There are two kinds of work: 1) Building, growing work, that is about the next idea, developing the next product, and furthering your business. 2) Remedial work, fixing problems, bugs, and managing customer inquiries.
As people, we tend to be fixers. We want to solve problems, answer questions, improve what good things we already have. It’s easier to focus on putting something back to “normal” than to create a whole new normal — a new product or service that will really “wow” your current client base.
The problem with this is that instead of spending our time innovating and creating, we spend it fussing, micro managing, and being perfectionists.
As you know from my post In Praise of Fussiness, I believe in seeking excellence in the things that truly need to be perfect.
But with every project, it eventually hits a point where your return on investment starts vanishing. The extra time you spend on the project actually won’t help you sell any more or make your customers more satisfied.
In my office, we call this the point of “just ship it.” It means that whatever we’re working on — website design, new business cards, marketing description, blog post — is good, really good, it’s just not absolutely perfect. And at that point, when it’s “good enough,” we have to “just ship it.”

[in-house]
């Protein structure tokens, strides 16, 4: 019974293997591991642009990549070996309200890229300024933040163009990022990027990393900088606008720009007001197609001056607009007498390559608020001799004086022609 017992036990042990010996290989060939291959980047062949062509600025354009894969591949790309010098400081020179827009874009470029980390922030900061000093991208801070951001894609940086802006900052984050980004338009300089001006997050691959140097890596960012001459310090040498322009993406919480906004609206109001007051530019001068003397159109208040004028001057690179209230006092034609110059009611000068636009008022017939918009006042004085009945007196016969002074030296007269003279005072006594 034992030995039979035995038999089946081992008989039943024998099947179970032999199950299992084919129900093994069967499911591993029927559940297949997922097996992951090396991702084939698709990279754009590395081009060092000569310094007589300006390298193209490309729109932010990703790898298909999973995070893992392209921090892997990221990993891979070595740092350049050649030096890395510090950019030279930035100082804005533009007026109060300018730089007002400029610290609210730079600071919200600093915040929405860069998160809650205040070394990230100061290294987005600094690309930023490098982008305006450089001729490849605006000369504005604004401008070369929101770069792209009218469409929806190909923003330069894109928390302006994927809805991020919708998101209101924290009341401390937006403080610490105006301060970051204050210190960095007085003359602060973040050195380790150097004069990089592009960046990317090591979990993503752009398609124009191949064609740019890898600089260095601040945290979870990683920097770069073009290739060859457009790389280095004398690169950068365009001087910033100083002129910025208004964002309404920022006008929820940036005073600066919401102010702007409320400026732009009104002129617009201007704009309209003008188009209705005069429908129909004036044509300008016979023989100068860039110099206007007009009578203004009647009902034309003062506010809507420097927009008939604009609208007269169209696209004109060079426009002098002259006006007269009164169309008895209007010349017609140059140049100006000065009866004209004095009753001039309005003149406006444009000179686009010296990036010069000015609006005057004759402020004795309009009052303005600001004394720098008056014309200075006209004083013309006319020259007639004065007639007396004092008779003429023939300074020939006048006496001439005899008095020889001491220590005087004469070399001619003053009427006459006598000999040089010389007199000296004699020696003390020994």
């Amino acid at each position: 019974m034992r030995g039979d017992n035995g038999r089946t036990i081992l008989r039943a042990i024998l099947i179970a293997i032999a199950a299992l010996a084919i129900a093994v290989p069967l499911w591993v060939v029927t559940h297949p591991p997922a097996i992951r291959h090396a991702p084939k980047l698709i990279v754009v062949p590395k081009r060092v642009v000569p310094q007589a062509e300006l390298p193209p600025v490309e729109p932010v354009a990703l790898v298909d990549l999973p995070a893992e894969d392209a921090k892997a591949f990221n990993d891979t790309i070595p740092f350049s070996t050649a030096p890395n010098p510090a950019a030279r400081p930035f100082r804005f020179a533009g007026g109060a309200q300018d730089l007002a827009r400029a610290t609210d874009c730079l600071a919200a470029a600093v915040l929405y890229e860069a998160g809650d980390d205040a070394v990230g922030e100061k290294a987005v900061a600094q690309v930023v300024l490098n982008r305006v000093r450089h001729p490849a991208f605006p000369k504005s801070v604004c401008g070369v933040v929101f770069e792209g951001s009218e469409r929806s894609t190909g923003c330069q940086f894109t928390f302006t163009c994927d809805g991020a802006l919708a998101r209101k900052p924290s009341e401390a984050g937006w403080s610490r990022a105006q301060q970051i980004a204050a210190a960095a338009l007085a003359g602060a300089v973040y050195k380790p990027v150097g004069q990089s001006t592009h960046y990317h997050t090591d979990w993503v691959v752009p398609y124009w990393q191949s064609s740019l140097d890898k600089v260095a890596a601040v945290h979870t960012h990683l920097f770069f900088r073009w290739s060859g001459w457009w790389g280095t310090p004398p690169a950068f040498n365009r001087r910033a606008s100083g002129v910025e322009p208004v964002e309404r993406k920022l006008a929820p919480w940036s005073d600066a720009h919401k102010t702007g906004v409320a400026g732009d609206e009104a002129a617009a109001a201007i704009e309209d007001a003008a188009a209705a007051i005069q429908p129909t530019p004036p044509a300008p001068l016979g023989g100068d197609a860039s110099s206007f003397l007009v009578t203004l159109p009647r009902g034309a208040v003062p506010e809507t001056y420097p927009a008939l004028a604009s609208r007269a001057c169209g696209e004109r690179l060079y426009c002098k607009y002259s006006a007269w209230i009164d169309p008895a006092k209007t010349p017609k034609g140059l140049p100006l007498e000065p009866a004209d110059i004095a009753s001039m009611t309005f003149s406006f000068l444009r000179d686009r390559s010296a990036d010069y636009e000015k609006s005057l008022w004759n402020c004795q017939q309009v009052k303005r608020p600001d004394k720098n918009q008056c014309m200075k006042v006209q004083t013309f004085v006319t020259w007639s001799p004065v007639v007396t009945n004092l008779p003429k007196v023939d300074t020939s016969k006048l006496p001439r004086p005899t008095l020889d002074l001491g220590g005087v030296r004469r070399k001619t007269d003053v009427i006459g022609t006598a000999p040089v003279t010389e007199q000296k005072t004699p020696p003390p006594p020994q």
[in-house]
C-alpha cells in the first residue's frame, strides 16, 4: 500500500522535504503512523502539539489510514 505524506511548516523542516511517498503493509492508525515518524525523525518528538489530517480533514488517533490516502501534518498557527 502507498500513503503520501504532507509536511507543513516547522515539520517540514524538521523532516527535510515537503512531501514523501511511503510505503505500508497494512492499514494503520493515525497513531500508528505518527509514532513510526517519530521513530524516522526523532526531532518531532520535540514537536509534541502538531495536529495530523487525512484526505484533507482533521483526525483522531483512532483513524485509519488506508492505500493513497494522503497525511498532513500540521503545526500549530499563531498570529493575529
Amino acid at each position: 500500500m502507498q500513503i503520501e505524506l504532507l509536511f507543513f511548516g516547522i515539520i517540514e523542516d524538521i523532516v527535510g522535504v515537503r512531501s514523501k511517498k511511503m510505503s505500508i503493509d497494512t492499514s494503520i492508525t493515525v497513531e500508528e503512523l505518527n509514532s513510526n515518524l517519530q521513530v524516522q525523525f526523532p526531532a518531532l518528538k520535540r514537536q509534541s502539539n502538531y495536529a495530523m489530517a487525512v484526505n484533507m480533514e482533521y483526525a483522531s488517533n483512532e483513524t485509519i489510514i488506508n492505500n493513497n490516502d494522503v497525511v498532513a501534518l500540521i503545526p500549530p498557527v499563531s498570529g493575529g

And you know what? Not once has the phone starting ringing off the hook from angry customers or emails filled our inbox with complaints.
The “just ship it” principal is what makes it possible for us to work on new projects, developing new products and programs, providing my customers with something far more valuable than a slightly-better solution to an old problem: a brand new solution to an old problem.
So, yes, seek excellence. Create a strong, viable product that is everything you say it is. And then ship it. If you can’t sense when the point of “just ship it” it hits for your product, then get ask someone who isn’t as close to the project as you are. Don’t waste your time obsessing when you could be innovating, and your customers will thank you for it.
The next time you’re reading my blog, and you see a typo, punctuation, or spacing error, understand that I’m writing the blog for the content. Rather than fussing over every letter, like I did for my best-selling book, I’m taking that time to write the next blog post.
So, what are you working on today that isn’t going to be driving your business and innovating, instead it’s just driving you and others crazy? Hit reply or comment below to share your thoughts!
As a speaker and author, Curtis Zimmerman has impacted over one million people with his life-changing messages and award-winning programs. Curtis is an expert at transforming organizations by inspiring individuals to live their lives at performance level.
Want to be inspired? Check out his podcast The Next 24 Hours.